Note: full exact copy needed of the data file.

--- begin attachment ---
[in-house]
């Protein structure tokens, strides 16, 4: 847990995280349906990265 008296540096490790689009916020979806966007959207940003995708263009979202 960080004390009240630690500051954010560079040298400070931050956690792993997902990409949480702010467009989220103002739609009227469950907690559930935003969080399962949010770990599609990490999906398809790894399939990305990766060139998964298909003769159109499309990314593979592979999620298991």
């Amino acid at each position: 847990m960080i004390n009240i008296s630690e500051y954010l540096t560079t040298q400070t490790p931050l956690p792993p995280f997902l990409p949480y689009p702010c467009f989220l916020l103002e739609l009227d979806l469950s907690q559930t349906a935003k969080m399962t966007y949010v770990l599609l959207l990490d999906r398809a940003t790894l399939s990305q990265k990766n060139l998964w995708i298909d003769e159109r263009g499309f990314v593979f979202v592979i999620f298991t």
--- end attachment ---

[in-house]
């Protein structure tokens, strides 16, 4: 847990995280349906990265 008296540096490790689009916020979806966007959207940003995708263009979202 960080004390009240630690500051954010560079040298400070931050956690792993997902990409949480702010467009989220103002739609009227469950907690559930935003969080399962949010770990599609990490999906398809790894399939990305990766060139998964298909003769159109499309990314593979592979999620298991």
């Amino acid at each position: 847990m960080i004390n009240i008296s630690e500051y954010l540096t560079t040298q400070t490790p931050l956690p792993p995280f997902l990409p949480y689009p702010c467009f989220l916020l103002e739609l009227d979806l469950s907690q559930t349906a935003k969080m399962t966007y949010v770990l599609l959207l990490d999906r398809a940003t790894l399939s990305q990265k990766n060139l998964w995708i298909d003769e159109r263009g499309f990314v593979f979202v592979i999620f298991t």